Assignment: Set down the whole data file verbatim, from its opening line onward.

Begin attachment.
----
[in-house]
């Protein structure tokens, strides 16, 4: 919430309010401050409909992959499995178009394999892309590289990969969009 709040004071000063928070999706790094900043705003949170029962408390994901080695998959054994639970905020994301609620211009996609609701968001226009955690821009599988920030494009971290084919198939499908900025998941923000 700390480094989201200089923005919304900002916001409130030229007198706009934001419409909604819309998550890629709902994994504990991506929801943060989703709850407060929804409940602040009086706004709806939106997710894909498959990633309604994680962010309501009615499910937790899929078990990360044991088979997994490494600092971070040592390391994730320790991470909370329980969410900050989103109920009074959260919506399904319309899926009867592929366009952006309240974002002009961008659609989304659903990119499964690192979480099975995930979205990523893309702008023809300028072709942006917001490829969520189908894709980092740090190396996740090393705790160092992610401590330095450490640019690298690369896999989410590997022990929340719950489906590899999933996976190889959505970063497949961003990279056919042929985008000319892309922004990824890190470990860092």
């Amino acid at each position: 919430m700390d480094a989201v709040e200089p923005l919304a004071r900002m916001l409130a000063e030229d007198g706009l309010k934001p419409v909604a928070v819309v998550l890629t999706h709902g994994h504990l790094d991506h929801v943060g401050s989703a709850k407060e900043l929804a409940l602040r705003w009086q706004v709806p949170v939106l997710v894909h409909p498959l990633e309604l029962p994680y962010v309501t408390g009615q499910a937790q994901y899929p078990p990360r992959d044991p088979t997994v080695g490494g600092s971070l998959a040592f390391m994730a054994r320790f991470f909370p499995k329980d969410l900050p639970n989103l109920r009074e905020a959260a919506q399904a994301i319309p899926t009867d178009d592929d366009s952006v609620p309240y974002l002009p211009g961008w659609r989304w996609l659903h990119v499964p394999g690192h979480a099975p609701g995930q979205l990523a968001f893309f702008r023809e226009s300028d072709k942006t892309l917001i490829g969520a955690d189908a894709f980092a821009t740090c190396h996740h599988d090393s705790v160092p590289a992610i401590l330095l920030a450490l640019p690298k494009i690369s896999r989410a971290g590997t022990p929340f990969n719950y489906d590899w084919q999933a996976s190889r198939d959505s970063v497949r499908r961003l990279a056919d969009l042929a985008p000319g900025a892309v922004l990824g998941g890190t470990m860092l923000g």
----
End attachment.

[in-house]
């Protein structure tokens, strides 16, 4: 919430309010401050409909992959499995178009394999892309590289990969969009 709040004071000063928070999706790094900043705003949170029962408390994901080695998959054994639970905020994301609620211009996609609701968001226009955690821009599988920030494009971290084919198939499908900025998941923000 700390480094989201200089923005919304900002916001409130030229007198706009934001419409909604819309998550890629709902994994504990991506929801943060989703709850407060929804409940602040009086706004709806939106997710894909498959990633309604994680962010309501009615499910937790899929078990990360044991088979997994490494600092971070040592390391994730320790991470909370329980969410900050989103109920009074959260919506399904319309899926009867592929366009952006309240974002002009961008659609989304659903990119499964690192979480099975995930979205990523893309702008023809300028072709942006917001490829969520189908894709980092740090190396996740090393705790160092992610401590330095450490640019690298690369896999989410590997022990929340719950489906590899999933996976190889959505970063497949961003990279056919042929985008000319892309922004990824890190470990860092």
């Amino acid at each position: 919430m700390d480094a989201v709040e200089p923005l919304a004071r900002m916001l409130a000063e030229d007198g706009l309010k934001p419409v909604a928070v819309v998550l890629t999706h709902g994994h504990l790094d991506h929801v943060g401050s989703a709850k407060e900043l929804a409940l602040r705003w009086q706004v709806p949170v939106l997710v894909h409909p498959l990633e309604l029962p994680y962010v309501t408390g009615q499910a937790q994901y899929p078990p990360r992959d044991p088979t997994v080695g490494g600092s971070l998959a040592f390391m994730a054994r320790f991470f909370p499995k329980d969410l900050p639970n989103l109920r009074e905020a959260a919506q399904a994301i319309p899926t009867d178009d592929d366009s952006v609620p309240y974002l002009p211009g961008w659609r989304w996609l659903h990119v499964p394999g690192h979480a099975p609701g995930q979205l990523a968001f893309f702008r023809e226009s300028d072709k942006t892309l917001i490829g969520a955690d189908a894709f980092a821009t740090c190396h996740h599988d090393s705790v160092p590289a992610i401590l330095l920030a450490l640019p690298k494009i690369s896999r989410a971290g590997t022990p929340f990969n719950y489906d590899w084919q999933a996976s190889r198939d959505s970063v497949r499908r961003l990279a056919d969009l042929a985008p000319g900025a892309v922004l990824g998941g890190t470990m860092l923000g």